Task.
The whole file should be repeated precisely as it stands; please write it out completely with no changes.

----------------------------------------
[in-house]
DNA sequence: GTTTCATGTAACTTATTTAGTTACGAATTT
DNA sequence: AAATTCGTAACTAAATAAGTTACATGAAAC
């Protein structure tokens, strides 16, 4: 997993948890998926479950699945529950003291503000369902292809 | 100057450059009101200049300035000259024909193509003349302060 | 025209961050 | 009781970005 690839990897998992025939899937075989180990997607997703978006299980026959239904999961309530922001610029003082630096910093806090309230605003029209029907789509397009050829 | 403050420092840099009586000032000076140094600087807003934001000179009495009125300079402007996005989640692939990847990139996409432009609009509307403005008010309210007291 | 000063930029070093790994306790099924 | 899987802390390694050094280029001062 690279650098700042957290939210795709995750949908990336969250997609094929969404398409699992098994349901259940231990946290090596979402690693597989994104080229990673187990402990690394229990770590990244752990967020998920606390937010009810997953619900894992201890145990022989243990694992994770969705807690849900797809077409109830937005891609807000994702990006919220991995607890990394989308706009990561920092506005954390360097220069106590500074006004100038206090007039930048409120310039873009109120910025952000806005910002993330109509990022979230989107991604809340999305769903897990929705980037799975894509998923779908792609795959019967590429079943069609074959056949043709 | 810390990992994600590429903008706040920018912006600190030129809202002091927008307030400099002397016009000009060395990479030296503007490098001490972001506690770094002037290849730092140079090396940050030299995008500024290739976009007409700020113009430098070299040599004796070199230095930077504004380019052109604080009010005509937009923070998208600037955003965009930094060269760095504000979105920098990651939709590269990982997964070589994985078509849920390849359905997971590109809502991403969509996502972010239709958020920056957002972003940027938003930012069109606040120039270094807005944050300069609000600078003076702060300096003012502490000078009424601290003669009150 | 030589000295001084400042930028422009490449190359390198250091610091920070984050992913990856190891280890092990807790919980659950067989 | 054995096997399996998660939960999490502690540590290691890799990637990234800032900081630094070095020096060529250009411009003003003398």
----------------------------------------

[in-house]
DNA sequence: GTTTCATGTAACTTATTTAGTTACGAATTT
DNA sequence: AAATTCGTAACTAAATAAGTTACATGAAAC
């Protein structure tokens, strides 16, 4: 997993948890998926479950699945529950003291503000369902292809 | 100057450059009101200049300035000259024909193509003349302060 | 025209961050 | 009781970005 690839990897998992025939899937075989180990997607997703978006299980026959239904999961309530922001610029003082630096910093806090309230605003029209029907789509397009050829 | 403050420092840099009586000032000076140094600087807003934001000179009495009125300079402007996005989640692939990847990139996409432009609009509307403005008010309210007291 | 000063930029070093790994306790099924 | 899987802390390694050094280029001062 690279650098700042957290939210795709995750949908990336969250997609094929969404398409699992098994349901259940231990946290090596979402690693597989994104080229990673187990402990690394229990770590990244752990967020998920606390937010009810997953619900894992201890145990022989243990694992994770969705807690849900797809077409109830937005891609807000994702990006919220991995607890990394989308706009990561920092506005954390360097220069106590500074006004100038206090007039930048409120310039873009109120910025952000806005910002993330109509990022979230989107991604809340999305769903897990929705980037799975894509998923779908792609795959019967590429079943069609074959056949043709 | 810390990992994600590429903008706040920018912006600190030129809202002091927008307030400099002397016009000009060395990479030296503007490098001490972001506690770094002037290849730092140079090396940050030299995008500024290739976009007409700020113009430098070299040599004796070199230095930077504004380019052109604080009010005509937009923070998208600037955003965009930094060269760095504000979105920098990651939709590269990982997964070589994985078509849920390849359905997971590109809502991403969509996502972010239709958020920056957002972003940027938003930012069109606040120039270094807005944050300069609000600078003076702060300096003012502490000078009424601290003669009150 | 030589000295001084400042930028422009490449190359390198250091610091920070984050992913990856190891280890092990807790919980659950067989 | 054995096997399996998660939960999490502690540590290691890799990637990234800032900081630094070095020096060529250009411009003003003398």